Day Thirty-One: The clap intangible – Thursday 5 August 2015

We are back; and I mean “we” in the truest Richard Williams tennis coaching sense of the word. After a week of pretty serious introspection, and even some aborted conversations about quitting to take up ‘Baby Rhymetime’ at the local library, we were, on Sunday evening, handed a gift from the Gymbaroo Gods. Milo has learned how to clap.

In Gymbaroo terms clapping is an ‘intangible’. It doesn’t feature on any event list, there are no certificates awarded for it. It is the Gymbaroo version of the AFL ‘hard-ball-get’, the most esoteric of all sporting statistical categories. It is the immensely vigorous Patty Mills whipping his towel on the Spurs bench. It is the subjective style point awarded in figure skating; judges can’t explain why one ‘synchronised twizzle’ they see is worth 5.5 and another 5.75. They just know. It is MJ’s tongue, Usain Bolt’s index finger or Vladimir Putin’s bare chest on horseback. It is a game changer; and Milo now has it.

After each activity the children and parents are encouraged to clap. This is a regular occurrence and might happen up to 30 or 40 times a session. It is immediately obvious which babies can’t do it. They look blankly ahead, their little hands balled up into fists as their parents repeatedly try to force their arms apart and then together as if they are wielding a tiny set of bolt cutters. Invariably they give up and start clapping themselves as their babies slip sideways off their laps, still clasping their little clenched stumps together. We know. I have been that clapping parent with the embarrassed half-smile and the slumping child, those stumps have been Milo’s. But not today.

The first event, as ever, was the ‘Welcome to Gymbaroo’ song; “Hello everyone, hello everyone… something, something”. Milo didn’t even wait until the second hello before he was clapping, grinning and doing his little hip thrusty dance. He kneels upright, keeps his back straight and does a hop-thrust manoeuvre in the forwards direction, whilst growling and clapping. His progress was acknowledged immediately by the panel; “well, Milo has learned something new this week”. Yes he has. We both tucked our chins in a little and repeatedly nodded almost imperceptibly as we cast a slow, smug, sweeping gaze around the room. That’s when we noticed, no Lennox.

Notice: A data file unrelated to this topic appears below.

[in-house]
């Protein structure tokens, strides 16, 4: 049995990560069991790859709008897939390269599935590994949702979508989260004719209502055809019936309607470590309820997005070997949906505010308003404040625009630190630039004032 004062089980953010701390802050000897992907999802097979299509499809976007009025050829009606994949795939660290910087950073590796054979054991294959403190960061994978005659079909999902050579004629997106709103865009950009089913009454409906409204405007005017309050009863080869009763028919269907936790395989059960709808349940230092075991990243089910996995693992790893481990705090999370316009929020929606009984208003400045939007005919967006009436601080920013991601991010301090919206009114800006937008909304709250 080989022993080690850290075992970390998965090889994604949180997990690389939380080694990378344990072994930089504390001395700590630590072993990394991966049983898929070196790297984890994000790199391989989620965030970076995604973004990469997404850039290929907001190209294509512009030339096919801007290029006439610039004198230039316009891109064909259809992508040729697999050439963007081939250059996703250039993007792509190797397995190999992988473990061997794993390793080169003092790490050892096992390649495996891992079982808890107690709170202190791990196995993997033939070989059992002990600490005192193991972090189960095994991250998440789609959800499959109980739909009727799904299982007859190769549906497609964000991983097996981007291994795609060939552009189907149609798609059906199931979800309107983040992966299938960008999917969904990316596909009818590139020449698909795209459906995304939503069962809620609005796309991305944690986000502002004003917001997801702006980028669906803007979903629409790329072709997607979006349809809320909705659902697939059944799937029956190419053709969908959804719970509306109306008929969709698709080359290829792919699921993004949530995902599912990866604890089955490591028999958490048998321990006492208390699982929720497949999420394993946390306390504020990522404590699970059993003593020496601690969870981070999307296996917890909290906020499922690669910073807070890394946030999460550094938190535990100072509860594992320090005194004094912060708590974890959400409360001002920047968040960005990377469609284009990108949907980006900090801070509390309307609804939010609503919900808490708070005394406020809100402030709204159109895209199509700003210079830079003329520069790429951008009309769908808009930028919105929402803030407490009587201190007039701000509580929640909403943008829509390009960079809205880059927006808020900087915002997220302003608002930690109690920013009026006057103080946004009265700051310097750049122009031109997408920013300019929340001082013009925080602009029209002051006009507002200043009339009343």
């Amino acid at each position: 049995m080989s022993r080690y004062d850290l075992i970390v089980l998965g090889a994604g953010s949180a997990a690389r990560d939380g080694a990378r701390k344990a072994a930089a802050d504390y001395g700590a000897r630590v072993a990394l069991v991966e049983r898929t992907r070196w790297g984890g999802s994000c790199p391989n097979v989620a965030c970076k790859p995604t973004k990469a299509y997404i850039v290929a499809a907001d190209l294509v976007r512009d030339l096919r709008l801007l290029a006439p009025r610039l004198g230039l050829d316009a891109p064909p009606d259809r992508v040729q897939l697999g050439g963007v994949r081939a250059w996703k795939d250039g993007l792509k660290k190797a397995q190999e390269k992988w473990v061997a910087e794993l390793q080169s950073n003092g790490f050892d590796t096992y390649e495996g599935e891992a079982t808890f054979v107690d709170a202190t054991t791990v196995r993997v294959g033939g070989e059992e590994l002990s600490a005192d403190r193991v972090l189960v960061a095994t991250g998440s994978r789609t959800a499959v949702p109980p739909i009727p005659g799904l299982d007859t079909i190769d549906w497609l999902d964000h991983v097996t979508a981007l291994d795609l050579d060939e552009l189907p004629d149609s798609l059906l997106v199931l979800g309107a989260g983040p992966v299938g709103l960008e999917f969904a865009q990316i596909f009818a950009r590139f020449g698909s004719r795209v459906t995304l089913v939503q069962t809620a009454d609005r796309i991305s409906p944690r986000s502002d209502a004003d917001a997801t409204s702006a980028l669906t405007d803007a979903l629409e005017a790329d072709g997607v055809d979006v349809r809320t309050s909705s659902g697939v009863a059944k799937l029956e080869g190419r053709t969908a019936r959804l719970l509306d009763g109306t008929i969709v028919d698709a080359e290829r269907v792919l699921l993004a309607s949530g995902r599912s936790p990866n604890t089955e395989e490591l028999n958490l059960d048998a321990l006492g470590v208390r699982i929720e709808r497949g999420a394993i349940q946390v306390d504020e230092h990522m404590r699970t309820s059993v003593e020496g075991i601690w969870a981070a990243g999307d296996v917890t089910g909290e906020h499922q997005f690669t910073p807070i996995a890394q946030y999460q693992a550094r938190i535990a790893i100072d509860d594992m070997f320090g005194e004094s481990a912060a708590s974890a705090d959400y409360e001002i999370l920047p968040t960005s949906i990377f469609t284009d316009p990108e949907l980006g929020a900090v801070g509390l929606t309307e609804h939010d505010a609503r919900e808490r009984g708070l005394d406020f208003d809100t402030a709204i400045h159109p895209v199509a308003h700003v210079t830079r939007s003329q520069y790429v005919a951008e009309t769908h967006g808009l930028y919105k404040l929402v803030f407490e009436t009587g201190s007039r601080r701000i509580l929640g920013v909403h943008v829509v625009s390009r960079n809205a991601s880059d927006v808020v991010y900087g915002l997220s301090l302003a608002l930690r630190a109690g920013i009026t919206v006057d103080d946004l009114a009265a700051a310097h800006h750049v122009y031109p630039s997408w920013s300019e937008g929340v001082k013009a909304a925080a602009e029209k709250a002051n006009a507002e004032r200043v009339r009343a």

Lennox’s talent is obvious to anyone with an even superficial appreciation of Gymbaroo. But if he has a weakness, an impediment that may quash his future professional aspirations, it is commitment. Although it seems unlikely there always remains the potential that his talent will go unrealised, his career will fizzle out like the ‘next big thing of golf’ Long John Daly, or the perennial NBA disappointment Michael Olowokandi, the ‘Kandi Man’. “Don’t be the Kandi Man Milo, don’t be the Kandi Man”, I told my son. He was clapping manically and didn’t hear me. It is hard to explain to him now that clapping won’t always be enough, so I let him enjoy the moment.

Next up was ‘remote control wheelbarrow’. With his confidence up Milo scorched the competition. He wheelbarrowed his way to the centre without a deviation and then, when the remote control was within arm’s reach, he paused, turned and wheelbarrowed casually back to our spot and sat down. Class.

There was a new event in today’s session which I call ‘slobber or toss’. Essentially we sit the babies in a circle and then fill said circle with balls of all sizes and textures. The babies are then supposed to propel the balls back and forth to each other via whatever means they can manage; feet, knees, hands, faces, usually faces. In reality the babies grasp any ball within arm’s reach and immediately jam it into their mouths; any propelling is completely inadvertent. The toss to slobber ratio dictates the overall winner, a higher ratio is desirable. I would suggest with a ratio of 3:8 today, Milo’s performance had him in the top third.

The gym session today was also very positive. After some gentle warm-ups on the horizontal ladder Milo headed straight for the high difficulty corner, clambering up the down slides, and down the up tunnels. He balked once more at the trapeze but as the chief panelist pointed out it was a bit cold today, not ideal trapeze conditions.

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Horizontal ladder

Milo clapped enthusiastically throughout the mindless but catchy farewell song “farewell Gymbaroo, farewell Gymbaroo… something, something” which we sang with gusto and then vowed privately to never sing aloud again. We broke that vow three times during the afternoon.

We utilised the ‘keep Milo awake with a cracker’ technique in the car and made it home in time for some reasonable ‘power ball’ leftover eating and then a well-earned afternoon nap.

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Milo happy with his work. Have you ever noticed Jordan wears long pants in his logo?

The evening before ‘family fun day’ is always enjoyable and this was no exception. Milo settled well before Jed Bartlet both amused and informed us.

  • Average toss to slobber ratio in today’s Gymbaroo session – 1:16
  • Powerballs consumed (father and son) – 6
  • Minutes spent researching best ‘apple slinky’ machine – 30
  • Hours spent contributing to ‘fire ant awareness campaign’ – 0

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